European Baptists Intensify their Struggle Against Human Trafficking
C o p e n h a g e n – The European Baptist Federation (EBF) intends to intensify its struggle against human trafficking. At a conference in Copenhagen in late October entitled: “Out of Hidden Rooms – From Slavery to Hope”, 55 experts from 19 countries discussed practical possibilities for the future. It was proposed for example, that local congregations and national Baptist unions become more strongly involved. Two staff members are to be hired for an interim period with a mandate to awaken awareness in all European Baptist unions for this concern. Baptists also intend that 18 October, the day designated by the European Union as “Anti-Human Trafficking Day”, become a more central place in congregational life. A first step will involve an EBF-information brochure on the topic.
The Stockholm police detective Jonas Trolle reported on police efforts to combat trafficking there. He described it as challenging to truly assist the victims of human traffickers. At least Swedish law does come to the aid of the police. Swedish law regards prostitutes as victims and men who avail them of their services are liable for prosecution. The Danish counsellor Vibeke Möller (Copenhagen) pointed out that involuntary prostitutes are often traumatised following their release. Special training is necessary in order to be of help to them. Secure and trust-instilling surroundings are also vital – and then recovery is possible. Belief in God has proven to be helpful. Vibeke Möller is Director of the “The International School of (Sexual) Abuse- Related Pastoral Counselling”. The head of the EBF’s Anti-Trafficking Work Group, the Swedish Baptist Pastor Sven Gunnar Liden (Stockholm), introduced a study on the differing national legislation in Europe on prostitution. His seminar was entitled, “It’s a Man’s World.” Conference participants expressed approval for the Swedish model which prosecutes men visiting prostitutes rather than the prostitutes themselves. The Scottish theology lecturer Dr. Marion Carson (Glasgow) spoke on the topics of “Brokenness”, “The Body” and “Hope”.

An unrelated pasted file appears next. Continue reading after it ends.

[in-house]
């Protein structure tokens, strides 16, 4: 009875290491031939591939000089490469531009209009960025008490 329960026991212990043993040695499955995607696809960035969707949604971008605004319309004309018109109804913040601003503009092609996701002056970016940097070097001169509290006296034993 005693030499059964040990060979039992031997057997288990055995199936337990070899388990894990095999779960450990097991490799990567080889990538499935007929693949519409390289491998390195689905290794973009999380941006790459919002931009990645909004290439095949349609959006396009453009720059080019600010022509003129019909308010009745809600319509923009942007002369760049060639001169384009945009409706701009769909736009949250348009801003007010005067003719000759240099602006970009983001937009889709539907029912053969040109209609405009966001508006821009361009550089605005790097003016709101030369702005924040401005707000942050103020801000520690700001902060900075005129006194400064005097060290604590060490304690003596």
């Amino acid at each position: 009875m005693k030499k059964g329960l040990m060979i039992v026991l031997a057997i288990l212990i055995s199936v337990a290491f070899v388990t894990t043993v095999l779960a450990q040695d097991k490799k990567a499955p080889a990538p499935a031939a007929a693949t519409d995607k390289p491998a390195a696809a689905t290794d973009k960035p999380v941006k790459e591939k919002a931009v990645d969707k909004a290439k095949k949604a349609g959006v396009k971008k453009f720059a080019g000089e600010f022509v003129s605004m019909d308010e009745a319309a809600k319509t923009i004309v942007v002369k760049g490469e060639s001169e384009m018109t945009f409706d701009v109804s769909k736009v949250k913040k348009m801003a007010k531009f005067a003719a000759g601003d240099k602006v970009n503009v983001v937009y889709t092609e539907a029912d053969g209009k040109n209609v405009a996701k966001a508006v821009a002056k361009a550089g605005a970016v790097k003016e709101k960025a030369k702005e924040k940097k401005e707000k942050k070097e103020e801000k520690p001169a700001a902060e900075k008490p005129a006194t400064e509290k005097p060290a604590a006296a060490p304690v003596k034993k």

Discussions showed that in some countries social projects to aid trafficking victims are reporting initial success. A pastor from Moldova described how that he had rescued girls from an orphanage after learning that they were being sold into forced prostitution. Hungarian Baptist Aid has a home for women who have escaped from prostitution. Such projects are in the planning stage in some countries. Vienna Baptists are planning to found an aid society, “Herzwerk”, with the aim of demonstrating God’s love in word and deed to prostitutes.